The book contains extensive notes on the text. If you like reading true crime and enjoyed the same author’s ‘The Suspicions of Mr Whicher’ then you will probably find this book of interest.  I received a free copy of this book from NetGalley for review.

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John George Haigh, the Acid-Bath Murderer: A Portrait of a Serial Killer and His Victims

This is an excellent and very thoroughly researched book about Haigh – the so-called acid bath murderer. In actual fact he destroyed his victims’ bodies in metal drums containing acid and the emotive description came from newspaper headlines.

I found this an interesting read though Haigh himself doesn’t come out of it as a terribly likeable character even if you leave out the murders.  He wanted the good things in life and had the ability to make enough money for himself if he’d been prepared to work hard.  Unfortunately he didn’t like hard work and had a huge sense of entitlement which led him to adopt crime as a means of obtaining the wherewithal to live the life he wanted to live.

Haigh murdered people he befriended once he’d found out they had money or property which he could appropriate.  His victims were mainly people who had few friends who would raise the alarm if they disappeared.  He did however misjudge his last victim’s closest friend and as a result he was arrested.

The book has plenty of source references, a bibliography and a selection of illustrations as well as an index.  If you just want to read one book about this case then this has to be one of the best ones to read in my opinion.


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A is for Arsenic: The Poisons of Agatha Christie (Bloomsbury Sigma)

This is a well written and very informative book about poisons and how Agatha Christie used them in her novels and short stories.  You don’t need to have read the books to find this book interesting as it will be of interest to anyone who reads crime novels.  Christie did have professional knowledge of poisons before she started writing full time so it is perhaps not surprising that the details in her books are accurate.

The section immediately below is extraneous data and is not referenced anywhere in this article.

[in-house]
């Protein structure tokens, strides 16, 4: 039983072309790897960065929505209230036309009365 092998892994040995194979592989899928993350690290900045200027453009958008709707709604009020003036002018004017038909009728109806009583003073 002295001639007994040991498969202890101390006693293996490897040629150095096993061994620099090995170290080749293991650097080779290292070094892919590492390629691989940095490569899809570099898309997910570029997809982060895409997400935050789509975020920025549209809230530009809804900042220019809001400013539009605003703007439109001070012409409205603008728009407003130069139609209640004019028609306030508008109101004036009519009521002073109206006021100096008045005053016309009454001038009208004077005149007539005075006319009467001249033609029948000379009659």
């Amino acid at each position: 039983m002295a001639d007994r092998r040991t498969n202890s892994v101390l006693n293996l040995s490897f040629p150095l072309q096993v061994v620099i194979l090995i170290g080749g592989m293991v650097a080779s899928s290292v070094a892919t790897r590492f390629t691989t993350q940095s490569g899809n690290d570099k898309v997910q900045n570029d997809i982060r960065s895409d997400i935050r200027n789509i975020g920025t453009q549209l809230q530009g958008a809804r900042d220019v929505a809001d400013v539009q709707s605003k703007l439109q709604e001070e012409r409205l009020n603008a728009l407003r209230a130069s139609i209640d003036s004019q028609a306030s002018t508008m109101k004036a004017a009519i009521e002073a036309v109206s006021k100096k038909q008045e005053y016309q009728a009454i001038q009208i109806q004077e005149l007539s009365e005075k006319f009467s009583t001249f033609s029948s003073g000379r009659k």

Each poison has a section to itself and the author relates the history of the substance and its uses, if any, in medicine as well as a poison.  How easy or difficult it would have been to obtain the poison at the time Christie’s books or stories were written is also detailed together with the ways the law has changed since then.  Real life poisoning cases are also detailed. How the poison works and its chemical make up are also covered and I have to confess to skipping some of the more technical passages as I found my O level chemistry was not really up to the task.

But the chemical details make up a very small part of the text and not always being able to understand these small sections did not spoil my enjoyment of the whole book which is a mine of information.  There are two appendices to the book – one a detailed list of all Christie’s books with causes of death of the victims and the other one showing chemical diagrams for all the poisons discussed. There is a bibliography and an index as well.

This is a fascinating book for anyone who loves Agatha Christie’s writing and for anyone who reads crime novels or true crime.

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Trials of Passion: Crimes in the Name of Love and Madness

This is a fascinating study of a selection of murder and attempted murder cases from England, France and the US during the latter years of the nineteenth century and the early part of the twentieth century.  The cases covered are mainly what French law refers to as crimes of passion where people are apparently overcome with passion or jealousy and kill or attempt to kill their rivals or their lovers.  The book also shows how differently the subject of madness, temporary or permanent was treated by the courts in these three countries.

The book covers crimes perpetrated by both men and women but it also assesses how differently women were treated by the courts in all three countries and how they are often still treated now.  If the women on trial were regarded as conforming to the cultural stereotype of the time and were seen as helpless and feminine but overcome by the power of their emotions they were more likely to be deemed to be temporarily insane and confined for treatment rather than being sent to prison or sentenced to death.